|| 要旨トップ | 目次 |||日本生態学会第63回全国大会 (2016年3月、仙台) 講演要旨
一般講演（口頭発表） D2-08 (Oral presentation)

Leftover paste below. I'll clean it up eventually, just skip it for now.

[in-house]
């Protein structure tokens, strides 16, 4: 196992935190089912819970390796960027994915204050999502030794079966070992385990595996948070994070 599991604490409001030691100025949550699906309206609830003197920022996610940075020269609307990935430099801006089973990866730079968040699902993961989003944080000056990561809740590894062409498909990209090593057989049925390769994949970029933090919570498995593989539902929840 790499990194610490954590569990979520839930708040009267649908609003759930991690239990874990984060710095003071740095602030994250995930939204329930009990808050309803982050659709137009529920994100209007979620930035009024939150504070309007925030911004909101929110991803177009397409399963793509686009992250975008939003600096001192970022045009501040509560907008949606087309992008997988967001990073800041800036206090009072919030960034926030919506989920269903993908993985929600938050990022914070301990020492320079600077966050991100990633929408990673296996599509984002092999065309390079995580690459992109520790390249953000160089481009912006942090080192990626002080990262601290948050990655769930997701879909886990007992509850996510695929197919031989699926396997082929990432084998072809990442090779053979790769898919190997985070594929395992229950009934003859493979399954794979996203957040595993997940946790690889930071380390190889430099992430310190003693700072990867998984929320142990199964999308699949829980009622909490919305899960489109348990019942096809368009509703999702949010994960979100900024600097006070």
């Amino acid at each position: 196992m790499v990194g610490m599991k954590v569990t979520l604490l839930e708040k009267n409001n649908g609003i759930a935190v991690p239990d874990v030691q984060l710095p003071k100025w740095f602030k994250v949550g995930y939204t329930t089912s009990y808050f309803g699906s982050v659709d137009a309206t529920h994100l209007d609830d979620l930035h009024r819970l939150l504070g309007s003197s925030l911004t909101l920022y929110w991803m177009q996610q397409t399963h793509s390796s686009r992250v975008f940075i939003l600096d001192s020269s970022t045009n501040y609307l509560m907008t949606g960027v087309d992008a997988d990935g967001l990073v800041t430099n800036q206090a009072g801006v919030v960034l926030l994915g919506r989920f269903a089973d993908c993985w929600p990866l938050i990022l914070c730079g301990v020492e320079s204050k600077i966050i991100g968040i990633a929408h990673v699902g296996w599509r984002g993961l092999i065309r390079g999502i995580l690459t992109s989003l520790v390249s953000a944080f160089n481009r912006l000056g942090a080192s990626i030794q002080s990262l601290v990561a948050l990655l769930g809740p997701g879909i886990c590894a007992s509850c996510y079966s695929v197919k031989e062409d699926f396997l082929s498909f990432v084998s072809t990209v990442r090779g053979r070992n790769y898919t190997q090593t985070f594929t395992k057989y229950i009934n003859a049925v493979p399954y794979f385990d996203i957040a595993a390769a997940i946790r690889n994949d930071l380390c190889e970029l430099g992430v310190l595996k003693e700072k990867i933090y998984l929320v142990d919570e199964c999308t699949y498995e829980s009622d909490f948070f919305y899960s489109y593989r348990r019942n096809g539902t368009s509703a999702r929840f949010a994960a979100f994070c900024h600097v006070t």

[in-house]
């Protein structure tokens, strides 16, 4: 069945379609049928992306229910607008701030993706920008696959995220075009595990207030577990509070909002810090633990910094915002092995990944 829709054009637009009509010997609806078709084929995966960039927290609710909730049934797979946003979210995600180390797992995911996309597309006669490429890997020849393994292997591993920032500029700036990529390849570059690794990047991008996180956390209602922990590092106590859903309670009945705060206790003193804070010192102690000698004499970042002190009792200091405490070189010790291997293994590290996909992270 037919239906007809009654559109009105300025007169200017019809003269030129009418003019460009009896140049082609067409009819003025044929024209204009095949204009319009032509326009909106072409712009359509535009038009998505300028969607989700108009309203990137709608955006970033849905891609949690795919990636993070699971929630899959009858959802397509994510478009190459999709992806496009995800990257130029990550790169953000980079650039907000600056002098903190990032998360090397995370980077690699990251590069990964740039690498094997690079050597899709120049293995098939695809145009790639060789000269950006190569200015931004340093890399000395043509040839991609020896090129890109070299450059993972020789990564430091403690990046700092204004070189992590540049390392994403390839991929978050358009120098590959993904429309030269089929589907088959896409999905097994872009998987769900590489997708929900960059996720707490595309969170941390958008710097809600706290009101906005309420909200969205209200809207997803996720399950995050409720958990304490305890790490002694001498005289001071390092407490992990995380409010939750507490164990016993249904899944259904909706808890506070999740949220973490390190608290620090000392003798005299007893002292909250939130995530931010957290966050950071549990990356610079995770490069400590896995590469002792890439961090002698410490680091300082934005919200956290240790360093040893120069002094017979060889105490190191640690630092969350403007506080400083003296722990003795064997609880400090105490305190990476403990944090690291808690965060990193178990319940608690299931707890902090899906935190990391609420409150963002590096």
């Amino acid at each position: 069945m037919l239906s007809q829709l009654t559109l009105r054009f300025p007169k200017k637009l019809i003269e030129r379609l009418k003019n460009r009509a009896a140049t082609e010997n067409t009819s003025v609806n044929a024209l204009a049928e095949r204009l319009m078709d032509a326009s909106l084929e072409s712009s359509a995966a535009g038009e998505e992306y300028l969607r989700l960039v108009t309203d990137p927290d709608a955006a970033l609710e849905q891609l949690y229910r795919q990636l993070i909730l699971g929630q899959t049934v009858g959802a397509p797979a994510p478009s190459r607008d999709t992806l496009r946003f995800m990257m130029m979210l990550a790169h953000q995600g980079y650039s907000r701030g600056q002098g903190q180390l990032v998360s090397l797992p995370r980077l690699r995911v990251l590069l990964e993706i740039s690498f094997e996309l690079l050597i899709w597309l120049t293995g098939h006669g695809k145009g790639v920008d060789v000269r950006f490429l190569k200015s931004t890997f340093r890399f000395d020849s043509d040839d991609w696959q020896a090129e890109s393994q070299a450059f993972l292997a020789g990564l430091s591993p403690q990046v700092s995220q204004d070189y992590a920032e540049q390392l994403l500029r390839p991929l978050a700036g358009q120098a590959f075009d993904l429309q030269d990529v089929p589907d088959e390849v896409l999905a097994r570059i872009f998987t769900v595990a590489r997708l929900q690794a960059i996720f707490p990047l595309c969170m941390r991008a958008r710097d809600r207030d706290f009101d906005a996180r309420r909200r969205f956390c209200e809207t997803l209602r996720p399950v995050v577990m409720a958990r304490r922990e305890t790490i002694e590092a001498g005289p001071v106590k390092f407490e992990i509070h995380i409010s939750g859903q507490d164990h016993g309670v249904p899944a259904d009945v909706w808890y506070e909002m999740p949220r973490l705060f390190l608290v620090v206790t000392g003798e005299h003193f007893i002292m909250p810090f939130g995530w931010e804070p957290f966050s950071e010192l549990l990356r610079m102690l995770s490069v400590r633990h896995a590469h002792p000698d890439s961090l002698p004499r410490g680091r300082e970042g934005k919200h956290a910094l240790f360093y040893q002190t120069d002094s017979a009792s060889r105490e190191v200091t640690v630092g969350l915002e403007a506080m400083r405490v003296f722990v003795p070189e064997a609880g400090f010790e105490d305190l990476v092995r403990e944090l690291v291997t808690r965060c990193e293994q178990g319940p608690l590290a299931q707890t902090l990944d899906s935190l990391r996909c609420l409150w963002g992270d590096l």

Bees and flies are dominant pollinators in alpine ecosystems. However, social bees are completely lacking in New Zealand in which most alpine plants are pollinated by flies. In contrast to the clear seasonality of social bees, seasonal trend of fly availability is less clear. This may cause different flowering structure between NZ and other ecosystems with social bees. We aim to detect a selective force of pollinator fauna acting on flowering phenology at community scale. We measured flowering patterns and seasonal activity of pollinators in the NZ mountains over 3 years, and compared with Japanese alpine ecosystems. Species composition at flowering gradually exchanged over season with large flowering overlaps among species in the NZ communities. In contrast, species composition clearly exchanged with seasonal progress in the JP communities. The frequency of flies depended on ambient temperature but independent on seasonal progress in both regions, while social bees clearly increased with seasonal progress in JP. When JP communities was classified into bee- and fly-pollinated groups, the phenological structure of fly-pollinated plants showed similar patterns with the NZ communities. These results suggest that social bees are the important creator of phenological structure in plant communities.